12 March 2009

Back off you Shakespearists!

Yesterday’s post on Shakespeare attracted several comments chastising me. Gee, I had no idea Bill The Bard had so many fanatics still idolizing him. I’ve decided to respond to the commenters in a separate post. Here they are.


"Where do you think everyone's getting their ideas from if not from Shakespeare?"

Maybe that’s part of the problem. Shouldn’t we looking for new sources of inspiration after all these years? The guy died almost 400 years ago, you know.

"Me thinks the language difficulties are putting you off, and that's a shame."

Not true. I love to read the oldest papers in the Royal Society’s Philosophical Transactions (open-access archives until the end of March, BTW). And thoſe are less than 100 years after the inſipid bard became foſſiliz’d.

"So rather than go to the source and find out for yourself, you're willing to believe what others tell you? Why?"

Nobody is telling me anything about Shakespeare but you people! These are my genuine ideas.


"You would probably enjoy Shakespeare's plays and/or sonnets, assuming that you could learn to understand the archaic 16th century English in which they are written."

See my response to Deniz’s 2nd comment.

"I think it's a shame when scientists pour scorn on the Arts."

I don’t scorn the Arts and Shakespeare’s works are not the only works of art there are to enjoy. Come on now. I have written favorably about Dadaism and American Indian art. I love Graffiti art! Who gets to decide what counts as art, anyway? Don’t get me started on that now!


"You realize just how derivative a lot of post-Beatles pop, post-Velvets 'alternative music' and post-Tolkien high fantasy is."

See my response to Deniz’s 1st comment.

"Plus there are a lot of great words coined by Shakespeare that are still used today. The words that aren't used much today are often even more interesting!"

There are also great words that we have forgotten in the Philosophical Transactions.

To read or not to read, that is not the question when it comes to Shakespeare.


gillesarbour said...

The Bard, or not the Bard?

Is that today's question?

You cannot fight a 444 years old man who is still in the news today: http://www.thestar.com/News/World/article/599409


Deniz Bevan said...

"Nobody is telling me anything about Shakespeare but you people! These are my genuine ideas."

Ah, but was referring to this line in your original post "his arguably overrated stuff" - i.e. argued by who?


Argued by me!

Arguably: As may be argued or shown by argument.

Deniz Bevan said...

But how can you argue without reference to the source? that's like saying you don't like a country you haven't even visited...

Simla said...

you haven't rebuffed the most important argument, which is that you cannot make an informed and final decision without actually having read Shakespeare! you proclaim to be a scientist, well don't scientists test things and run experiments to understand and arrive at truths?!!? so how can you decide you don't like Shakespeare without actually having read his works?

Kirk said...

I think I'll step back into the fray. For me the decision not to read Shakespeare, comes from lack of interest in his works,lack of time and I enjoy going counter to what others want of me. Shakespeare is not in my area of interest,when I read for pleasure I read what I like. Having been pounded with all things Shakespeare, I have do interest.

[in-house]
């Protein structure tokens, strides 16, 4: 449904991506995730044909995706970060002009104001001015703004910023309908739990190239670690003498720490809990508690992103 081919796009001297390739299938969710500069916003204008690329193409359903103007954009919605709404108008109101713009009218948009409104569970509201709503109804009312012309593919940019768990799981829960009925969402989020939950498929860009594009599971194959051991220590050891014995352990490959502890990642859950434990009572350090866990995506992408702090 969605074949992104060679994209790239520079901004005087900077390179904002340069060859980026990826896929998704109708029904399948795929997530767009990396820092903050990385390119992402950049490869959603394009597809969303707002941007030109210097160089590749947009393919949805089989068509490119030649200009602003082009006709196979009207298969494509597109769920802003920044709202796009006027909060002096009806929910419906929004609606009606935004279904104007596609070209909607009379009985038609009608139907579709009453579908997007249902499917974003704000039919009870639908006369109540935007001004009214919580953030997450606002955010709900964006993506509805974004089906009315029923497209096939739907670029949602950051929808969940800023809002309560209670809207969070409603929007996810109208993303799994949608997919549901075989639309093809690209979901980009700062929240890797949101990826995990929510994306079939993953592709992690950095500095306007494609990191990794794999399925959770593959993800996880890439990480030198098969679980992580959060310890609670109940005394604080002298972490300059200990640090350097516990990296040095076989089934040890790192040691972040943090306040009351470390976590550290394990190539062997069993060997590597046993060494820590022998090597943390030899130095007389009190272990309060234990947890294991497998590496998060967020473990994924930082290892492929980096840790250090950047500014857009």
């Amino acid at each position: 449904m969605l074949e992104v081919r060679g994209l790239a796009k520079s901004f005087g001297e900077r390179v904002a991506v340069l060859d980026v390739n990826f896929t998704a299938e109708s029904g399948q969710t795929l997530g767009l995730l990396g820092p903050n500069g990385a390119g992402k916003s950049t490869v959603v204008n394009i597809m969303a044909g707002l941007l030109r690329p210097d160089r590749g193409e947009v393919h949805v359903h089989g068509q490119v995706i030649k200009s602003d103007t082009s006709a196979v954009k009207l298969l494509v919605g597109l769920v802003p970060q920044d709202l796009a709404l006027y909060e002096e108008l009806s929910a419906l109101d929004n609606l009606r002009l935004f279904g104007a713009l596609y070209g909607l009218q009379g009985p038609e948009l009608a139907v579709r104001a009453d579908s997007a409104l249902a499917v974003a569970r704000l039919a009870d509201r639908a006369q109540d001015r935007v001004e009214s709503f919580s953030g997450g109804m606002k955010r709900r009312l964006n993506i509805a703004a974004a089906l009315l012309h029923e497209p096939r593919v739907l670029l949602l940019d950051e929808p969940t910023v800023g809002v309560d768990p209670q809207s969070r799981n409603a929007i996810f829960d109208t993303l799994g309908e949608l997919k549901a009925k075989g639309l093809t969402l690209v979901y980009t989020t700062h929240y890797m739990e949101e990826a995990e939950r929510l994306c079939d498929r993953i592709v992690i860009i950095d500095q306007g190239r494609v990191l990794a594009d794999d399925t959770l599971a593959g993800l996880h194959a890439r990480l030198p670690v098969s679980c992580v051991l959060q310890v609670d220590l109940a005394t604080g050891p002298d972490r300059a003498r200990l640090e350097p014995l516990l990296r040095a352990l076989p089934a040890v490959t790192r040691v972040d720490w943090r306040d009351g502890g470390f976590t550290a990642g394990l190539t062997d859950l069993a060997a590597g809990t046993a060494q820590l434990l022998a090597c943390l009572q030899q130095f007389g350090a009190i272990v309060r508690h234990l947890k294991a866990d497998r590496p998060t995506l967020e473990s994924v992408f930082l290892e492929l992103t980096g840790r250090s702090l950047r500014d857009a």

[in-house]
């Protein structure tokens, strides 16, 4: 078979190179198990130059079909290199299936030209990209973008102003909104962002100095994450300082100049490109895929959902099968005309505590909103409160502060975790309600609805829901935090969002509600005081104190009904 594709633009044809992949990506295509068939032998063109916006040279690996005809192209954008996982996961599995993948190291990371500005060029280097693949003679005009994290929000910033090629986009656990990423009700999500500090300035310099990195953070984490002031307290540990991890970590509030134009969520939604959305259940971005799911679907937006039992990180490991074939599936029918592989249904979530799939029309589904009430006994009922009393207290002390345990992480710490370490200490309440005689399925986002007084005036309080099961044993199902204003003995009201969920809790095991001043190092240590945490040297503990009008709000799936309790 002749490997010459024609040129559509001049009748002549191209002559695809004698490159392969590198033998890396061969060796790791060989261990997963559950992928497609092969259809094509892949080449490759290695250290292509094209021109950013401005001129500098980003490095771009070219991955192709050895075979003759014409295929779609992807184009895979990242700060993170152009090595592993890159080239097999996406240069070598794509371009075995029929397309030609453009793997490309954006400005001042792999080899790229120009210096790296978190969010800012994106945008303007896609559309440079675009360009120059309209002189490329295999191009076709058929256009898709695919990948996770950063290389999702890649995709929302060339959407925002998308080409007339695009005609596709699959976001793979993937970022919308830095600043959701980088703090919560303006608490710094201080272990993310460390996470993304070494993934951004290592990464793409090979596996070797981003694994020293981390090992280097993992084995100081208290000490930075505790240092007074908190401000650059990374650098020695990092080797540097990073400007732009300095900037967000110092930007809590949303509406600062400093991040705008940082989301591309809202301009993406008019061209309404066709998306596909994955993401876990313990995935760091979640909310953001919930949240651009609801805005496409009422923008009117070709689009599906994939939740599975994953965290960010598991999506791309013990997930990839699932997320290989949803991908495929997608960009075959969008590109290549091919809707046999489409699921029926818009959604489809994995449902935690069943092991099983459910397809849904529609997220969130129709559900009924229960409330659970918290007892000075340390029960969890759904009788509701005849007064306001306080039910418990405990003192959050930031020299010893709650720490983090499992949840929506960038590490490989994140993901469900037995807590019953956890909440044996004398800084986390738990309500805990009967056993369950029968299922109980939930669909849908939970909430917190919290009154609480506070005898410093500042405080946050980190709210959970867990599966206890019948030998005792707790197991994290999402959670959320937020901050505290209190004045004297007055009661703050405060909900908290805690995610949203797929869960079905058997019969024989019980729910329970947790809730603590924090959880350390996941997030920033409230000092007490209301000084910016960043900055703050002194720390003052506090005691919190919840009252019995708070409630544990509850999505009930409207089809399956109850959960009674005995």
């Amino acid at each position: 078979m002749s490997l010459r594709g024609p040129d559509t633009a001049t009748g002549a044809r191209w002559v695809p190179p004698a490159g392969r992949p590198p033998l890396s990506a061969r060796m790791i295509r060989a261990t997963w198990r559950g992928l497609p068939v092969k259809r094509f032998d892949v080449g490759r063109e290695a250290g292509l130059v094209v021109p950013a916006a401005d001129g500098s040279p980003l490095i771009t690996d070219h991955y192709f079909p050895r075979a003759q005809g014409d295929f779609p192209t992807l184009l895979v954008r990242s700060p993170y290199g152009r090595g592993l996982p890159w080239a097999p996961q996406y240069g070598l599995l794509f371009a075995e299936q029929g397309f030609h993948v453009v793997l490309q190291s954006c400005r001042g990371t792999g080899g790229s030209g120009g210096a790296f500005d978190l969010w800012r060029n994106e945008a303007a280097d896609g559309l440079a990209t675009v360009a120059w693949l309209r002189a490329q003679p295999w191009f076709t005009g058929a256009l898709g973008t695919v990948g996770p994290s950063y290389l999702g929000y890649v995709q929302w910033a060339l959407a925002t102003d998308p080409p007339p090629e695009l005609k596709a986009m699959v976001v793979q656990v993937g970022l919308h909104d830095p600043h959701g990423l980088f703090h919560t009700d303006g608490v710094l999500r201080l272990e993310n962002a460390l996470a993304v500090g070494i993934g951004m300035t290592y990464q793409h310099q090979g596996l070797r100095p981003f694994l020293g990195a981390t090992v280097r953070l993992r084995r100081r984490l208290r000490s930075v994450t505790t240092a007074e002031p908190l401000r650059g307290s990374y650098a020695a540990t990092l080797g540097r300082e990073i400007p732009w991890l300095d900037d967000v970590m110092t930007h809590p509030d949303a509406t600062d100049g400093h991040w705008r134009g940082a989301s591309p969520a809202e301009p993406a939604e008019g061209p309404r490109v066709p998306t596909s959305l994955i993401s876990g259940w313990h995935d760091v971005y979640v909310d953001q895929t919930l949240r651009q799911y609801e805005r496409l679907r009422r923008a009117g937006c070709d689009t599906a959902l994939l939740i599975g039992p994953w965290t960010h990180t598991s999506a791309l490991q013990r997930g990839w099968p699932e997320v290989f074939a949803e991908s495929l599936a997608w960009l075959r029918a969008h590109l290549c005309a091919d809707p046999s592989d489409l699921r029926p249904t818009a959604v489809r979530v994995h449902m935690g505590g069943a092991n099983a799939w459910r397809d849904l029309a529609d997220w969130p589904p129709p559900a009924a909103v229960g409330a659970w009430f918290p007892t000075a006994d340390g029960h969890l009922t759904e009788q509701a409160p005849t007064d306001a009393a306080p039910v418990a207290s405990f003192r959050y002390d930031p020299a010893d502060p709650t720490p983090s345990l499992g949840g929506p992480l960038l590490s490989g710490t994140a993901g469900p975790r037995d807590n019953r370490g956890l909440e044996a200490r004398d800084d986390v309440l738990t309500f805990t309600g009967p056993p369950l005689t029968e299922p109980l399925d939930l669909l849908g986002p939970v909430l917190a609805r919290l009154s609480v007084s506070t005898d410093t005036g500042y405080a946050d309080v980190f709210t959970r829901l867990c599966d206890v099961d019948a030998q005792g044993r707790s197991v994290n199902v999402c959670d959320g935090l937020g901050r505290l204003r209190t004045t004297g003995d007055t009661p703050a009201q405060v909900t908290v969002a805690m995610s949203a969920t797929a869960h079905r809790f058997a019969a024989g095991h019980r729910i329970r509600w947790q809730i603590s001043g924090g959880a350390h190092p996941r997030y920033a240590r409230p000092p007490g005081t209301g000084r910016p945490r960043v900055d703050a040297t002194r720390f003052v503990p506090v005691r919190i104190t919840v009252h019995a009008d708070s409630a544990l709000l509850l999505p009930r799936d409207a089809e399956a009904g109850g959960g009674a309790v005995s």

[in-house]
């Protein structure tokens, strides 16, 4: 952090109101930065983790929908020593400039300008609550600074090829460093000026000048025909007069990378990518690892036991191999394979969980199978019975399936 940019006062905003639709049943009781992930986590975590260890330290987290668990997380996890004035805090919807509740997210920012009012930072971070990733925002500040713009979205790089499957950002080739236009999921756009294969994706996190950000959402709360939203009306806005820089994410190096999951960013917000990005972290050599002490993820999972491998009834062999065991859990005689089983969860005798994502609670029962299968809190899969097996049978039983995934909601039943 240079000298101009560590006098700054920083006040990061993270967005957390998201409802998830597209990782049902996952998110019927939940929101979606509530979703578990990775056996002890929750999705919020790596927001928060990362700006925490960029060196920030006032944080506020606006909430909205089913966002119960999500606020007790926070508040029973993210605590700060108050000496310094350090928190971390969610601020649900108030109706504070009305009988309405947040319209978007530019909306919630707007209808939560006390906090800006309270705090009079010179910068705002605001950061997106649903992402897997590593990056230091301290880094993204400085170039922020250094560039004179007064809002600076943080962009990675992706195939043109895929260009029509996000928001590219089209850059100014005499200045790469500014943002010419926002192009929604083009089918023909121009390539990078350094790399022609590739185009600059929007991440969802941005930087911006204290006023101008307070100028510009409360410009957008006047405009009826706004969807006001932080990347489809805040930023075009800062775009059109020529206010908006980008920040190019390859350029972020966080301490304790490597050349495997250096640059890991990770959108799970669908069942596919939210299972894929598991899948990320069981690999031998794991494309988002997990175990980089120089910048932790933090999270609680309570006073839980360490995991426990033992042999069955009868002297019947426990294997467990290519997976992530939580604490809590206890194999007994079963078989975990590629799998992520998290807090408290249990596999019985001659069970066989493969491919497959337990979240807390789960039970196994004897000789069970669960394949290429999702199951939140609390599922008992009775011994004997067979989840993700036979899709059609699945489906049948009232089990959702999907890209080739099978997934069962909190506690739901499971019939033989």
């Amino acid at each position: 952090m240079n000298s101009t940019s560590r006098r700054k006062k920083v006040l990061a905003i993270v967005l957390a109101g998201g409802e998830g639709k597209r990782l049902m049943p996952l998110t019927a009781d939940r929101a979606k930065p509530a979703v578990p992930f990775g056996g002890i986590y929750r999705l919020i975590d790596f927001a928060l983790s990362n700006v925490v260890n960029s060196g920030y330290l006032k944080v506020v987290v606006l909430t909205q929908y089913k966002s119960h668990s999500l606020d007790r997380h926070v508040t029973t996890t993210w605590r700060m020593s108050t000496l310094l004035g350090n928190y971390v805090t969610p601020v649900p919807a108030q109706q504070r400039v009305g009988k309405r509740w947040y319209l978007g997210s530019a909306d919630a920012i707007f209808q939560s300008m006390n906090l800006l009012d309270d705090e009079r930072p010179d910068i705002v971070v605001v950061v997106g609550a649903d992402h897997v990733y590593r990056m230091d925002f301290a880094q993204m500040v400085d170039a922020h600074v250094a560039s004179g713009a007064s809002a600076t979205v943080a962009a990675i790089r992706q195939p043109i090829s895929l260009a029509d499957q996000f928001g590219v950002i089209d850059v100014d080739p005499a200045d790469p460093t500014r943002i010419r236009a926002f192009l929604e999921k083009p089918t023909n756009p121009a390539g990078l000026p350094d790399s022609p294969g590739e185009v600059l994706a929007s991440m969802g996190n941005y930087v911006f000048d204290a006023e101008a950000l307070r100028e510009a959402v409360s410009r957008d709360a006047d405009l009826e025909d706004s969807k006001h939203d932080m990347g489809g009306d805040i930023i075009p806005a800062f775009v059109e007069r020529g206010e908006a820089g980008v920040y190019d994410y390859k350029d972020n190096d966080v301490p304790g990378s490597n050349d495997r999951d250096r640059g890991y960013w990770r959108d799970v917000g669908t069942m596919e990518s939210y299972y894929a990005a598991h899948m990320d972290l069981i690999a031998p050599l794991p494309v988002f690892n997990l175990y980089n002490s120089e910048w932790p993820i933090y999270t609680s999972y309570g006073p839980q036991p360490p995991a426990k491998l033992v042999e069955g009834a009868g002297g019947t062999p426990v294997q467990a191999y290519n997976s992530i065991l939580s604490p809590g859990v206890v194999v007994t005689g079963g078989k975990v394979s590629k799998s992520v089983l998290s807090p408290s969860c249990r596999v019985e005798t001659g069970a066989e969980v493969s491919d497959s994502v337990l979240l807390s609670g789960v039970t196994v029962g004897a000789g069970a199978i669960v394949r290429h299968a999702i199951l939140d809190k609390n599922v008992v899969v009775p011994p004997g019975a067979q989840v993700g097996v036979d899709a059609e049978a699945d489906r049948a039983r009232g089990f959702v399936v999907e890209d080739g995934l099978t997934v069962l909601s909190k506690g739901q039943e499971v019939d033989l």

I agree with you, Kirk.

I have also not read anything Hitler wrote. And I also have a feeling I would find his ideas uninteresting or unagreeable. Nevertheless, I am also sure there are plenty of supporters of him out there who would urge me to "go to the source and find out for yourself". How do I decide between Hamlet & Mein Kampf?

If I knew I had 1000 years to live, I'd probably read both Shakespeare & Hitler & many others. But the time I can set aside for reading is limited, so I have to be selective. Therefore, no Shakespeare, no Hitler.

Deniz Bevan said...

That's okay, I can agree with that. still, never say never :-) I only picked him up again in the past few years, for instance, because I found he'd written two plays that took place at the same time as my own novel...

Frank Anderson said...

So don't read it. Go see a play, which is a lot more fun (I recommend the Shakespeare Santa Cruz festival -- watch the works of the Bard at night, under the redwoods!). Or do neither. It is, of course, up to you. But for me, it's interesting to realize how much of what I thought was new and innovative is really just rehashed Shakespeare (or Tolkien, or Beatles, or Velvets...).

Shouldn’t we looking for new sources of inspiration after all these years? The guy died almost 400 years ago, you know.

Yes, but how do you even know if something's new if you are unfamiliar with the old? You certainly understand that, given your interest in the old scientific literature...? How many species have been described multiple times just because people were unfamiliar with (or, to be more charitable, unable to obtain) the work of earlier researchers?

Anonymous said...

Personally I was disappointed to hear actual boasting based on prejudice and ignorance coming from an intelligent and reasoned person like you Aydin.

You are a good guy, but hearing that kind of comment from a scientist and an atheist (as I am too), hearing that kind of illogical absolute certainty, well, it reminded me too much of the unintelligent nonsense that is usually spouted by the religulous types you abhor.

Reason above all!

Best wishes to you,

Susan J. Hewitt